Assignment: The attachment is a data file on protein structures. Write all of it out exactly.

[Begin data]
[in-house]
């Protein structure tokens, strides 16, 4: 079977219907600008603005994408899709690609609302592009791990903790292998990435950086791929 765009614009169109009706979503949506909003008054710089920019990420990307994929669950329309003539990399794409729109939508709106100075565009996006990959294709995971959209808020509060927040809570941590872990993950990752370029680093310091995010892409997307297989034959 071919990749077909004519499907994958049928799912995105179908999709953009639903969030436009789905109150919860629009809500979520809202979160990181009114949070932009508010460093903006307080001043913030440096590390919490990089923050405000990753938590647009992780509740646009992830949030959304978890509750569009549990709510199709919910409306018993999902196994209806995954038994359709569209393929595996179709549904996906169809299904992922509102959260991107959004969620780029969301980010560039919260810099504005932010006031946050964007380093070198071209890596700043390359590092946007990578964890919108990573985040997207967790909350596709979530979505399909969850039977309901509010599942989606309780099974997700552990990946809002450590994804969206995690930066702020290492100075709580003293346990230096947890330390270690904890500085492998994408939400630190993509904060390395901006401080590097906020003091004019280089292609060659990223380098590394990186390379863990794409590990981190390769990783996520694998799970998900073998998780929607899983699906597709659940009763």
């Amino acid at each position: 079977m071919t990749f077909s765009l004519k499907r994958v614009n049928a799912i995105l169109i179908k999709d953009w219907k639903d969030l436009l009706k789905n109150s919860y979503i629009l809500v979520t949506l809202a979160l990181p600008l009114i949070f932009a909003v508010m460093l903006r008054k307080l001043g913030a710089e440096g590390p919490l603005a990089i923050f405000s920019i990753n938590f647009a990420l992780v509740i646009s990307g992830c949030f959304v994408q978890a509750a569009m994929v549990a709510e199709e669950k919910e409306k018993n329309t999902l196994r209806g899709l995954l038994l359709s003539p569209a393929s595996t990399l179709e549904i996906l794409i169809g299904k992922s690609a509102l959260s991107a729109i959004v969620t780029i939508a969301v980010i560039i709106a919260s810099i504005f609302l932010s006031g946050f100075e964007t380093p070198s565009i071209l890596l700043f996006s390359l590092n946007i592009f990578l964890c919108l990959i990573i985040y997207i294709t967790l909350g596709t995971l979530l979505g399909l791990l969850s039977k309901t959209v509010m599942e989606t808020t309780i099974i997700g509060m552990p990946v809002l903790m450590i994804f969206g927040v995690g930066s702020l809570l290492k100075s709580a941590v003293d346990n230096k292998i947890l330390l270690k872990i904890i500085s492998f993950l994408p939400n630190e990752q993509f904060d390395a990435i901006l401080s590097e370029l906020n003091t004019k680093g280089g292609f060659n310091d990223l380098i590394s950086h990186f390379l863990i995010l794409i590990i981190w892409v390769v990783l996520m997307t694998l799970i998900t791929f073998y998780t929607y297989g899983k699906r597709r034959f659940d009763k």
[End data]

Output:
[in-house]
């Protein structure tokens, strides 16, 4: 079977219907600008603005994408899709690609609302592009791990903790292998990435950086791929 765009614009169109009706979503949506909003008054710089920019990420990307994929669950329309003539990399794409729109939508709106100075565009996006990959294709995971959209808020509060927040809570941590872990993950990752370029680093310091995010892409997307297989034959 071919990749077909004519499907994958049928799912995105179908999709953009639903969030436009789905109150919860629009809500979520809202979160990181009114949070932009508010460093903006307080001043913030440096590390919490990089923050405000990753938590647009992780509740646009992830949030959304978890509750569009549990709510199709919910409306018993999902196994209806995954038994359709569209393929595996179709549904996906169809299904992922509102959260991107959004969620780029969301980010560039919260810099504005932010006031946050964007380093070198071209890596700043390359590092946007990578964890919108990573985040997207967790909350596709979530979505399909969850039977309901509010599942989606309780099974997700552990990946809002450590994804969206995690930066702020290492100075709580003293346990230096947890330390270690904890500085492998994408939400630190993509904060390395901006401080590097906020003091004019280089292609060659990223380098590394990186390379863990794409590990981190390769990783996520694998799970998900073998998780929607899983699906597709659940009763």
């Amino acid at each position: 079977m071919t990749f077909s765009l004519k499907r994958v614009n049928a799912i995105l169109i179908k999709d953009w219907k639903d969030l436009l009706k789905n109150s919860y979503i629009l809500v979520t949506l809202a979160l990181p600008l009114i949070f932009a909003v508010m460093l903006r008054k307080l001043g913030a710089e440096g590390p919490l603005a990089i923050f405000s920019i990753n938590f647009a990420l992780v509740i646009s990307g992830c949030f959304v994408q978890a509750a569009m994929v549990a709510e199709e669950k919910e409306k018993n329309t999902l196994r209806g899709l995954l038994l359709s003539p569209a393929s595996t990399l179709e549904i996906l794409i169809g299904k992922s690609a509102l959260s991107a729109i959004v969620t780029i939508a969301v980010i560039i709106a919260s810099i504005f609302l932010s006031g946050f100075e964007t380093p070198s565009i071209l890596l700043f996006s390359l590092n946007i592009f990578l964890c919108l990959i990573i985040y997207i294709t967790l909350g596709t995971l979530l979505g399909l791990l969850s039977k309901t959209v509010m599942e989606t808020t309780i099974i997700g509060m552990p990946v809002l903790m450590i994804f969206g927040v995690g930066s702020l809570l290492k100075s709580a941590v003293d346990n230096k292998i947890l330390l270690k872990i904890i500085s492998f993950l994408p939400n630190e990752q993509f904060d390395a990435i901006l401080s590097e370029l906020n003091t004019k680093g280089g292609f060659n310091d990223l380098i590394s950086h990186f390379l863990i995010l794409i590990i981190w892409v390769v990783l996520m997307t694998l799970i998900t791929f073998y998780t929607y297989g899983k699906r597709r034959f659940d009763k």